I’ve never before fully appreciated the importance of people and politicians grounding their analysis and arguments in facts and logic to the level I do now. There’s nothing like a dizzyingly crazy U.S. presidential campaign, along with a spate of rhetoric-filled, emotional debates on issues like climate change, immigration, media partisanship, policing, race relations and the rise or fall of crime in America, to make you appreciate the importance of fact-based discourse.
The ridiculousness of many of the claims we hear on these very complex issues is certainly accentuated by the fact that our media world today gives highly visible soapboxes to an almost infinite supply of self-proclaimed or dubiously anointed “experts” with little or no regard for the veracity of what they say, or their qualifications for saying it. In fact, those with the more-extreme arguments are more likely to get links and airtime and appear on carousels and scrollers (thank you, content marketing).
The fragmentation of media has created echo chambers of sameness and self-selection bias that only makes things worse. This is a real problem that our media and news organizations need to solve, not just exploit. The watchdog duties of our Fourth Estate must not only balance the power of our governments, but must be even more vigilant in demanding substantiation and facts from the growing multitude of opinion leaders who have refashioned themselves as experts.
When we think about the importance of bringing more fact-based discourse to these critical national and global issues impacting all of humanity, we’re bound to realize the similar problems in our own industry — even if they pale in comparison to such issues as who sits in the White House or how we combat climate change.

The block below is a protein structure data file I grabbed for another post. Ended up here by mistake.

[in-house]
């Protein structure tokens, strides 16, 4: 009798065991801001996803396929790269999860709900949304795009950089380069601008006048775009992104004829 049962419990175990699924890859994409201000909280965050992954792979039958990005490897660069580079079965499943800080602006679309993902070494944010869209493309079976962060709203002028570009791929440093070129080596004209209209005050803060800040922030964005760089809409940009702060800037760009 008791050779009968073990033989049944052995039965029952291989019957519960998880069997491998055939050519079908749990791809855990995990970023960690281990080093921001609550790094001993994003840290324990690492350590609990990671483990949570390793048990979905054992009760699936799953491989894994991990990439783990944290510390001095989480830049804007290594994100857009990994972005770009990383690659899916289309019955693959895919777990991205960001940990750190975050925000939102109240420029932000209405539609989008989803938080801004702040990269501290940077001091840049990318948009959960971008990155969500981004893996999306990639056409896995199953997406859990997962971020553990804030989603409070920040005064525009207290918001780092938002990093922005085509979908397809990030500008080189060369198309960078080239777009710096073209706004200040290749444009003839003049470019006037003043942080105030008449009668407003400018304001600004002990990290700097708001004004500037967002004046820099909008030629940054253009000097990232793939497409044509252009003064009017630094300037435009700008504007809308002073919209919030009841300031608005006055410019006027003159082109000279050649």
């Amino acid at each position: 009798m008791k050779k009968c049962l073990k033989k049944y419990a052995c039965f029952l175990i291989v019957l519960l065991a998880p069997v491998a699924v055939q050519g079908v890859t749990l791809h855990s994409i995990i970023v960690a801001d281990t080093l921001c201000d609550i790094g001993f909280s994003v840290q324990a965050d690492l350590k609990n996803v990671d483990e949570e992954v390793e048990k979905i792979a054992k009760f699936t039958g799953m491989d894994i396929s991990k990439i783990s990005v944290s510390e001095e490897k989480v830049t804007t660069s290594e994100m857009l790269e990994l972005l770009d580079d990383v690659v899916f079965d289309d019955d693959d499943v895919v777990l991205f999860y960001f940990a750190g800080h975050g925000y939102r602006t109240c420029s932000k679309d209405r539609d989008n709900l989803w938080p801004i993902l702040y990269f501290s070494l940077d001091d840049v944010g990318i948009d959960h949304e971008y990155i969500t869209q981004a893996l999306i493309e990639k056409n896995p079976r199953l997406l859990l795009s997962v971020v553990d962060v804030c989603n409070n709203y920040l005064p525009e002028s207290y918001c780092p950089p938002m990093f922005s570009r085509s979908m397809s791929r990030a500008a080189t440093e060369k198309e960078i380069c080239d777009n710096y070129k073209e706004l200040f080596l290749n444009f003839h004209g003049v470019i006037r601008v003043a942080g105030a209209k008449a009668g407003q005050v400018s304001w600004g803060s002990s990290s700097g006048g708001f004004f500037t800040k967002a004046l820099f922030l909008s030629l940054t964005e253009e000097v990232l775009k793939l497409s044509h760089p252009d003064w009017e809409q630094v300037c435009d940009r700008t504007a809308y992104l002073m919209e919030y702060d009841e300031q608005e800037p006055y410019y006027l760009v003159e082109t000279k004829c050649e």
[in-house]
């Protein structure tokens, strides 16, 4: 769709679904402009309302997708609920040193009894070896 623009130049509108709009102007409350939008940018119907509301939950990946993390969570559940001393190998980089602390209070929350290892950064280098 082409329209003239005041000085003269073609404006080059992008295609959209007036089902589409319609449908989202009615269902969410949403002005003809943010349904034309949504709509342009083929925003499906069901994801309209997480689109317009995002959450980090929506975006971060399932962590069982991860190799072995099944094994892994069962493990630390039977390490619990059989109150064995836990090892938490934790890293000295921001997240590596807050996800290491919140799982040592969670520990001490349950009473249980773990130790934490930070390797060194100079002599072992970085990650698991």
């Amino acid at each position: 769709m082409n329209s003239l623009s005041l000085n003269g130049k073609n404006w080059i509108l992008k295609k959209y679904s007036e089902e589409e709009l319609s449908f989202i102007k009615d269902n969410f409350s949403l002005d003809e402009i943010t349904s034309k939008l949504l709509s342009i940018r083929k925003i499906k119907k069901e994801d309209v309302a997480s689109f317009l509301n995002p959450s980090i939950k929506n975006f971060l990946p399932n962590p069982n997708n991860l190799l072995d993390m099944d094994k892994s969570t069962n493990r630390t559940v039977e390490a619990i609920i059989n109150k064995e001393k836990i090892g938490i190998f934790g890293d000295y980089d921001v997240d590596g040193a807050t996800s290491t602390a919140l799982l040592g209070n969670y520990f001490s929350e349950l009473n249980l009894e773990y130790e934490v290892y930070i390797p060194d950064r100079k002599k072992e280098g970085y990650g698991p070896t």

The world of marketing has long been dominated more by art, intuition and fad than science, empiricism and sound strategy.
We wouldn’t have had nearly the problems affecting us today with fraud, viewability and bots if the companies allocating those many billions of dollars of wasted shareholder money had immersed themselves more in the facts of how the digital ad ecosystem operated — instead of just chasing the bright, shiny object of participating in the digital, social, mobile-first world that they read and talk about everyday.
The same can probably be said for the nonsensical, maniacal focus so many marketers have today on appealing to “millennials” — as if talking incessantly about one age-based demographic was going to solve all the problems their companies have achieving growth. Easy advice: It won’t.
More advice: Most of the consultants whom you’re employing to help you understand millennials don’t know any more about them than you do. And they certainly don’t know more about your customers than you could learn if you made them the center of your business and focus. Personas don’t buy product; people do.
Why are our conversations so focused on the latest fads? Because that’s what our echo chambers are focused on, from industry trade sites to conferences to our social media.
Many of those areas are growing. Our investments in — and our attention to — real research have not been growing. Try to find research departments at agencies that look anything like what they were in the 1980s and 1990s.
That’s why we continue to see many media and marketing service sellers making ridiculous and frequently unchallenged claims about the size and quality of their audiences and their ability to practically create life (and double sales) if their platform is utilized.
Does it really matter if marketing industry rhetoric loses sight of facts sometimes, particularly when we have such big national and global issues facing us, where facts truly can be a matter of life and death?
Yes, it does. A massive amount of the revenue that pays the bills of independent news platforms comes from advertising. We can’t solve the former without ensuring a stronger economic foundation for the latter.
We need to get a better handle on facts. What do you think?
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